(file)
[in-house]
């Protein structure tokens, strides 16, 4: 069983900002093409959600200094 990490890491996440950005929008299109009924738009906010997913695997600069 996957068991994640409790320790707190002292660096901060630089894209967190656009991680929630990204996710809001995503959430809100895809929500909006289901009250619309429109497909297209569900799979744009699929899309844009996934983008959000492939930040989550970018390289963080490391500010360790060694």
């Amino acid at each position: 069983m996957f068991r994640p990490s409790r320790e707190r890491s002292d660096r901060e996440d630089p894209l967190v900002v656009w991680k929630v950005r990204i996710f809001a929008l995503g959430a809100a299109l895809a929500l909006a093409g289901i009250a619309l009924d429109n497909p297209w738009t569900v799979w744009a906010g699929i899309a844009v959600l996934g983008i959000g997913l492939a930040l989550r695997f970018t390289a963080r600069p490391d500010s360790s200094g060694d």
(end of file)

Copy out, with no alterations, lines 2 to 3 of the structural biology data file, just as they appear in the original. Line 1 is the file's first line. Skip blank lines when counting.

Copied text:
């Protein structure tokens, strides 16, 4: 069983900002093409959600200094 990490890491996440950005929008299109009924738009906010997913695997600069 996957068991994640409790320790707190002292660096901060630089894209967190656009991680929630990204996710809001995503959430809100895809929500909006289901009250619309429109497909297209569900799979744009699929899309844009996934983008959000492939930040989550970018390289963080490391500010360790060694």
């Amino acid at each position: 069983m996957f068991r994640p990490s409790r320790e707190r890491s002292d660096r901060e996440d630089p894209l967190v900002v656009w991680k929630v950005r990204i996710f809001a929008l995503g959430a809100a299109l895809a929500l909006a093409g289901i009250a619309l009924d429109n497909p297209w738009t569900v799979w744009a906010g699929i899309a844009v959600l996934g983008i959000g997913l492939a930040l989550r695997f970018t390289a963080r600069p490391d500010s360790s200094g060694d």